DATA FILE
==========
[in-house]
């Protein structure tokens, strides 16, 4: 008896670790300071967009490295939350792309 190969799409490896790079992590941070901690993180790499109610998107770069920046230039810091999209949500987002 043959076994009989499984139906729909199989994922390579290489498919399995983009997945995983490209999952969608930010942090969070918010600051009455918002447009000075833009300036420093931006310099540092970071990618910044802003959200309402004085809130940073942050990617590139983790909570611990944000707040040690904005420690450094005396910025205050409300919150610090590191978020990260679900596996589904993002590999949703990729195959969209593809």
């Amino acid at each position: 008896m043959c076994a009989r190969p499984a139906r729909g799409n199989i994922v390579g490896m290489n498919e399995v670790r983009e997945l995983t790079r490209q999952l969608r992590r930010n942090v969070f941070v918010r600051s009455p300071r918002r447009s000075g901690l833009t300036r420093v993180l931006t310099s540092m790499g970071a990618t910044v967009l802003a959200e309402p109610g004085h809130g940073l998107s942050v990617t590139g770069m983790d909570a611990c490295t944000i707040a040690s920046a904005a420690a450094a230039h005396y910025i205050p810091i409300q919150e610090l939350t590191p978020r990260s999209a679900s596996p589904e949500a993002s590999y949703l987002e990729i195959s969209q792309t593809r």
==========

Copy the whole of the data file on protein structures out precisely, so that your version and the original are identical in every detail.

[in-house]
């Protein structure tokens, strides 16, 4: 008896670790300071967009490295939350792309 190969799409490896790079992590941070901690993180790499109610998107770069920046230039810091999209949500987002 043959076994009989499984139906729909199989994922390579290489498919399995983009997945995983490209999952969608930010942090969070918010600051009455918002447009000075833009300036420093931006310099540092970071990618910044802003959200309402004085809130940073942050990617590139983790909570611990944000707040040690904005420690450094005396910025205050409300919150610090590191978020990260679900596996589904993002590999949703990729195959969209593809």
């Amino acid at each position: 008896m043959c076994a009989r190969p499984a139906r729909g799409n199989i994922v390579g490896m290489n498919e399995v670790r983009e997945l995983t790079r490209q999952l969608r992590r930010n942090v969070f941070v918010r600051s009455p300071r918002r447009s000075g901690l833009t300036r420093v993180l931006t310099s540092m790499g970071a990618t910044v967009l802003a959200e309402p109610g004085h809130g940073l998107s942050v990617t590139g770069m983790d909570a611990c490295t944000i707040a040690s920046a904005a420690a450094a230039h005396y910025i205050p810091i409300q919150e610090l939350t590191p978020r990260s999209a679900s596996p589904e949500a993002s590999y949703l987002e990729i195959s969209q792309t593809r």